GSA offers Webcast in lieu of industry day for hot procurement
The General Services Administration received mixed reviews for its use of an online video to brief industry about its plans for Alliant, the agency’s forthcoming acquisition contracts for information technology.
Webcasts might be a good way to disseminate information to a large audience, but it should not replace the traditional industry day in which contractors can interact with agency officials in person, industry observers said.
In this case, the Webcast was a matter of necessity, because so many vendors were interested in a briefing, said Jim Ghiloni, GSA’s Alliant program manager.
So rather than gather everyone in a room to watch a presentation and ask questions, Ghiloni recorded a presentation earlier, with his face shown in one frame and presentation slides in another. Viewers can submit questions through the Web site for GSA officials to answer, and the video will remain available for some time.
Mark Amtower, a consultant specializing in government contractor marketing and advertising, said the video presentation is a good start for getting the Alliant message out, but it shouldn’t serve as a substitute for live interaction.
“They should still host a live event for real Q and A,” he said. “Live, face-to-face Q and A allows for better follow-up questions and reduces the likelihood that questions are ducked or not fully answered.”
Larry Allen, executive vice president of the Coalition for Government Procurement, agreed with Amtower’s assessment.
An industry day is “a valuable day for a variety of reasons, and not just the dissemination of information,” he said. “I understand GSA’s reason for the video, but the video presentation doesn’t allow for two things that are part of the process.”
The lack of an interactive question-and-answer session is the more obvious of those two omissions, Allen said.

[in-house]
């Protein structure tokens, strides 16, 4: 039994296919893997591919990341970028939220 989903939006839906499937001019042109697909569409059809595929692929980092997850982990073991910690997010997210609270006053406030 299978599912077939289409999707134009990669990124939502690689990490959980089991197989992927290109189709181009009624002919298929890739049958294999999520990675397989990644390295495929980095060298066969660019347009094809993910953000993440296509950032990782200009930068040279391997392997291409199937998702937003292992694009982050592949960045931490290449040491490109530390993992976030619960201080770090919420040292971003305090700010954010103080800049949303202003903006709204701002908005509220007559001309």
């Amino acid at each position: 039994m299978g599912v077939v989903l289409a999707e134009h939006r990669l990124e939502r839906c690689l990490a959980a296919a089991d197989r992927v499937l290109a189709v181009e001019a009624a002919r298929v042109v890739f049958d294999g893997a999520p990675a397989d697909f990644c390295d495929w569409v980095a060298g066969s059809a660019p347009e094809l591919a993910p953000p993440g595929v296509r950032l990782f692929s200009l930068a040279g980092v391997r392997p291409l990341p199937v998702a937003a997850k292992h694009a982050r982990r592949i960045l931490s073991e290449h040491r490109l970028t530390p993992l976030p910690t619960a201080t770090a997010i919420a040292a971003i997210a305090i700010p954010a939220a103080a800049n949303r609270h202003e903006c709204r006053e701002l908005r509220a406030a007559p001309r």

“But more than that, it doesn’t allow for networking,” he added. “Not only is networking a good business opportunity, it allows people in government to pick up on things that might be said in the crowd.”
At least one company interested in Alliant benefited from GSA’s decision.
“For the information GSA is releasing at this time, the Webcast was a very effective method for getting the information out,” said Sue Dowling, business development director at AlphaInsight. “I could view it when and where I wanted.”
The ability to pause the presentation to deal with interruptions is another plus, she said. However, GSA should offer more interaction after it releases draft requests for proposals, she added. “Any live industry day is a great way to network and find potential teammates,” she said. “I did not miss it in this case [because] GSA still needs to define their total approach to this procurement.”
Slow going on Alliant
Alliant has generated interest because it will replace widely used IT governmentwide acquisition contracts (GWACs), consolidating requirements and accounting for advances in technology. However, after more than two years, the agency still has not finalized the requirements.
Ghiloni said the current plan is to issue new draft RFPs for the two contracts in June, with the final RFPs to follow in October. GSA expects to award the contracts in the summer of 2007.
GSA first issued draft RFPs in March 2005. The agency’s plan as outlined in the original drafts allows Alliant to have a five-year base period and one five-year option, a $50 billion ceiling and a guarantee that all winning companies will collect a minimum revenue of $2,500. Alliant SB, set aside for small businesses, carries the same terms and a $15 billion ceiling.
Changes to the original strategy outlined in the Webcast include aligning Alliant’s business cases with the federal enterprise architecture and including “ramps” so that companies can be added to or removed from the contracts if necessary.
The strategy itself is generally approved, but some observers suggest that GSA is moving far too slowly.
“I’m glad to see that GSA sees the need to get Alliant out the door soon to support the customer, since other agencies are putting together GWACs,” said Neal Fox, a former GSA official now working as an independent consultant. “Every minute GSA delays getting Alliant out the door is another month in which agencies can create their own contracts.”